“You have the right to remain silent . . .”

“You have the right to remain silent . . .”  So begins the Miranda warning, a text recited by arresting officers to make sure that an arrested person’s rights to avoid self-incrimination and to legal counsel are preserved.  By now we all know that George Floyd’s silence is absolute, not because he preserved his right to it, but because his greater rights to the pursuit of happiness, to liberty, and to life itself were taken from him by police violence. And today my Instagram feed, which is populated mostly by artists, museums and galleries, and people connected somehow with the arts, was filled with black squares hashtagged “blackouttuesday.”

It is against that background that I want to think about the idea, which now turns up everywhere, that silence, and especially white silence, amounts to violence against black people. Does a person, especially a white person, have a right to remain silent in the face of George Floyd’s death and the deaths of so many other black people at the hands of police? And if he or she does, are there good reasons for doing so?

We do not have a right to remain silent in all circumstances. We have, for example, a duty to warn a person in danger if that person is unaware of it, and if doing so would not cause greater harm. If I see the rattlesnake and my hiking companion doesn’t, I have an obligation to warn him before he steps on it, to help him if he does, and to warn other hikers about the danger. But in general, and under ordinary circumstances, we have a right to choose to say nothing.

That right is tangled up, I think, with another obligation and another right: our social obligation to say what we mean and our right to be free from coercion in ordinary life. If society is to function at all, we need to be confident that most of what people say, most of the time, is what they mean to say. We need to know that a shopkeeper who puts a price on an item intends to sell it for that price, or that a journalist reports what he saw as he understands it. Speech should not be coerced. We should not hold a gun to the shopkeeper’s head and make him agree to a 50% reduction in price, and the journalist should not take a bribe to falsify facts. A confession given under duress, as the Miranda warning suggests, has no validity. So if we are not to lose our right to be free of coercion and the confidence in others that ties society together, silence, like speech, needs to be protected and always an option.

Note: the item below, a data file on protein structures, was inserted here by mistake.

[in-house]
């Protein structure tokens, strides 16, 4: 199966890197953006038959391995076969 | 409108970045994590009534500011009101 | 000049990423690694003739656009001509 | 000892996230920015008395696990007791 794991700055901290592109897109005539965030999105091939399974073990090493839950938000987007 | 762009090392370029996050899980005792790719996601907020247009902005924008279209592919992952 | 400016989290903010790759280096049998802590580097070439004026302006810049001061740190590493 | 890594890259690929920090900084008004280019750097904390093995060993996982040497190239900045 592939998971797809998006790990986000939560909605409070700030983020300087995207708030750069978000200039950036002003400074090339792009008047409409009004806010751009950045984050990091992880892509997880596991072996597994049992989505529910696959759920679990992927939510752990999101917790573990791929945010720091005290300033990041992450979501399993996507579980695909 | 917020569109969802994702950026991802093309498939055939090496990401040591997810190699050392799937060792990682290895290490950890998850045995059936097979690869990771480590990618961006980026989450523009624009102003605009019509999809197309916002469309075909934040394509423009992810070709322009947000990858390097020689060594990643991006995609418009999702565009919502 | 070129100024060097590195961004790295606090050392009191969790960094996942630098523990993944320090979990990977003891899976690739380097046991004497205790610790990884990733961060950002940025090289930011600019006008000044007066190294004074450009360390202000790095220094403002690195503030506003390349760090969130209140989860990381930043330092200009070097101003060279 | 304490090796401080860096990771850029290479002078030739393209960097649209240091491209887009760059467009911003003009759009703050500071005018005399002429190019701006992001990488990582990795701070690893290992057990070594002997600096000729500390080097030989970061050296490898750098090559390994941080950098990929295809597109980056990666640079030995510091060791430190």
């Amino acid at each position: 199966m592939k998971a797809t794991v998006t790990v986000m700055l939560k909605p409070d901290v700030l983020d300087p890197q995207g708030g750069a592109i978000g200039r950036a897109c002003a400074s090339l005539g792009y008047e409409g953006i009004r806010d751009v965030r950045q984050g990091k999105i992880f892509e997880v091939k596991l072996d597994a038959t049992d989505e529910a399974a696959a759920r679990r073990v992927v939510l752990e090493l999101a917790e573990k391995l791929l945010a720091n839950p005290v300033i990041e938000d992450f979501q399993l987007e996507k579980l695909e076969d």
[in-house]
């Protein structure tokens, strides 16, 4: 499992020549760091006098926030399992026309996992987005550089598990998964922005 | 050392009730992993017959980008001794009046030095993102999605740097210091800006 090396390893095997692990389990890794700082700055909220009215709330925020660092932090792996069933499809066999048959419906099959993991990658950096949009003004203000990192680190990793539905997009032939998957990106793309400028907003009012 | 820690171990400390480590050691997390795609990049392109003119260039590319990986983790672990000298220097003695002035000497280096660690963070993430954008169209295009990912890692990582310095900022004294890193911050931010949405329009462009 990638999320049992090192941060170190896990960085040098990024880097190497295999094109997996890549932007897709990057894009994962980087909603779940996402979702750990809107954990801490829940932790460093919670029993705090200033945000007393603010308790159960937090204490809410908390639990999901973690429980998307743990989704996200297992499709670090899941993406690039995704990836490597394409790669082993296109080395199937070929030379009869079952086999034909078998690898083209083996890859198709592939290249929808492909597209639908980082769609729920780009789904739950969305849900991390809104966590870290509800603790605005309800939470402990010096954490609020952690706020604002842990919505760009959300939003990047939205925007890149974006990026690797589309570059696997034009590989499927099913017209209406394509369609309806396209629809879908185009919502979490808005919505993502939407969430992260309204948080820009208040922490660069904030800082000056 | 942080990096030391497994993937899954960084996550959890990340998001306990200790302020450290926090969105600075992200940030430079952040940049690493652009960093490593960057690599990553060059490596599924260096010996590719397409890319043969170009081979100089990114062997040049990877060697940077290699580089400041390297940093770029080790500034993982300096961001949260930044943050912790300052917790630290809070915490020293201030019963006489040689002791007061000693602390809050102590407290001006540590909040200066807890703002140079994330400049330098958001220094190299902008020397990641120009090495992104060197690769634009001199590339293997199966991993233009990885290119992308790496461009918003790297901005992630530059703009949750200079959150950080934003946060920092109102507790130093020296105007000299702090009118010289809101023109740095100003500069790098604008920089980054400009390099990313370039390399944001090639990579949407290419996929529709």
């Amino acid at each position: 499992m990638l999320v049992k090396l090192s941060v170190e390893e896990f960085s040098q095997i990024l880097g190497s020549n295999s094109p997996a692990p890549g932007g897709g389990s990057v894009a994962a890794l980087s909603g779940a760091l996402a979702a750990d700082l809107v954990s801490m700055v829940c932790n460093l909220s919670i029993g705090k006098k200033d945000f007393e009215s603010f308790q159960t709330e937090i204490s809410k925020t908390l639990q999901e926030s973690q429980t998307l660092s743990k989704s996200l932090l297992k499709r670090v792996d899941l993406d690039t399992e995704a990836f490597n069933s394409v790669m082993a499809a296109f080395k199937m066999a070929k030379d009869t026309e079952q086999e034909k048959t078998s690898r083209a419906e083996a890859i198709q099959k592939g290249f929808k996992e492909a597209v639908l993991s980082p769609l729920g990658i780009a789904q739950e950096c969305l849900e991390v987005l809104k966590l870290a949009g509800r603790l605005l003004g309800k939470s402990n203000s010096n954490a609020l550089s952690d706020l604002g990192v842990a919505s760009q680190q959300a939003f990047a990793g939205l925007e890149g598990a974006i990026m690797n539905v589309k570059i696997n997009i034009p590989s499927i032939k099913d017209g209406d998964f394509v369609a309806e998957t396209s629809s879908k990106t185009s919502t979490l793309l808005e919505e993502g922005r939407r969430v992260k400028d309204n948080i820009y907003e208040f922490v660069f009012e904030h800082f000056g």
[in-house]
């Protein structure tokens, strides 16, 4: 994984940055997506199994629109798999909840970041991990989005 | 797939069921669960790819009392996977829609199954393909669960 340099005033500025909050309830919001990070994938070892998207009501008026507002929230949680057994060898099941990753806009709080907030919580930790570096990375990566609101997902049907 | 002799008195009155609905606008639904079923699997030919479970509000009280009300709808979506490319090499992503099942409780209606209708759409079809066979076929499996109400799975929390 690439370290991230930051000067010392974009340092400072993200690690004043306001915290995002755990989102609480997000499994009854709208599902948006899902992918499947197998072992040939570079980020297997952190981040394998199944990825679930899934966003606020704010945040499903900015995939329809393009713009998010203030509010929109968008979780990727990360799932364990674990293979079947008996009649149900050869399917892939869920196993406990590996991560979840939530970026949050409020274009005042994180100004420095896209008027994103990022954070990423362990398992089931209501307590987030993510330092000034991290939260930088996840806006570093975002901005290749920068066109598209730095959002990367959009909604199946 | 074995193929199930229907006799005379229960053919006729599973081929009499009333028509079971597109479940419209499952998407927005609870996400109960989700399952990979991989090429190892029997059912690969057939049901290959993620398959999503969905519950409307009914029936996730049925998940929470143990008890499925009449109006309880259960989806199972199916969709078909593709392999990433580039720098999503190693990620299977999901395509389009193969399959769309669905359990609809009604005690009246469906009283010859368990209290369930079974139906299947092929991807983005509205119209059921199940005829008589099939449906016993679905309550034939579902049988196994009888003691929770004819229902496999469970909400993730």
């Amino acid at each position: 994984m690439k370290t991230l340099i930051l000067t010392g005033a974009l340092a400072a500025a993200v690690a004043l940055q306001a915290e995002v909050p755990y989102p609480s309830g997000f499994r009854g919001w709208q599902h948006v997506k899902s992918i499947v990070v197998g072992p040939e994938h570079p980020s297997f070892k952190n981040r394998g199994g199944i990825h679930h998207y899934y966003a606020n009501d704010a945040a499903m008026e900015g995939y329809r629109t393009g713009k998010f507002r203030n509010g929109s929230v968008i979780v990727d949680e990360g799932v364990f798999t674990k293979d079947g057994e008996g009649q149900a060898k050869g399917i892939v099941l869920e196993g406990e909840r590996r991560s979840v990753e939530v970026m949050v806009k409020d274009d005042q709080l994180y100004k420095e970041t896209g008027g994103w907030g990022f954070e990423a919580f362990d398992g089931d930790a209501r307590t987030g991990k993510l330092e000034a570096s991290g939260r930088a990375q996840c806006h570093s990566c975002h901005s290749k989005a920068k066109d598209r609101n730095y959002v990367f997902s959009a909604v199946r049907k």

Neither obligation to be sincere nor right to be free of coercion, though, quite matches the argument behind the “silence = violence” meme. That argument seems to be that by remaining silent, a person, especially a white person, becomes complicit in the institutional and personal racism that drives events like George Floyd’s murder. That is, the relevant example is the rattlesnake on the trail. Our fellow citizens of color are endangered by racism, as surely as an unwary hiker by a poisonous snake. We have an obligation to oppose that racism and to speak up in solidarity with our fellow citizens.

The problem, for me at least, comes when the second part of that obligation is understood as a move from individual obligation—supporting our fellow citizens who have been injured by the rattlesnake of racism and passing the alarm—to collective, condensed, uniform expressions. Unison speech is always messy, imprecise, and defective. Slogans aren’t arguments, although they may be more effective drivers of action, both good and bad. Cheers at football games, chants at political rallies, and hashtags on social media make it hard to be confident that most of the people uttering them mean what they say, and to know exactly how they understand the phrase if they do mean it. Cheers, chants, and hashtags, also, can easily become coercive. Just ask the guy who wore his Cowboys jersey to an Eagles game, or the painter who posted black paintings by Richard Serra instead of the required black square on Instagram.

All this is by way of offering a partial explanation of why I haven’t posted a black square on my Instagram account today. I can’t be confident that the image expresses what I intend to say, and I can’t be sure that I won’t be contributing to coercing speech from someone else. And the rattlesnake has moved down the trail.


~Lee T. Pearcy


Update June 3, 2020

I see from this morning’s New York Times that there are other, more urgent reasons for shying away from the black square and #blackouttuesday. As usual, no good deed goes unpunished. Our crooked human timber can do no good without also doing harm in some proportion.


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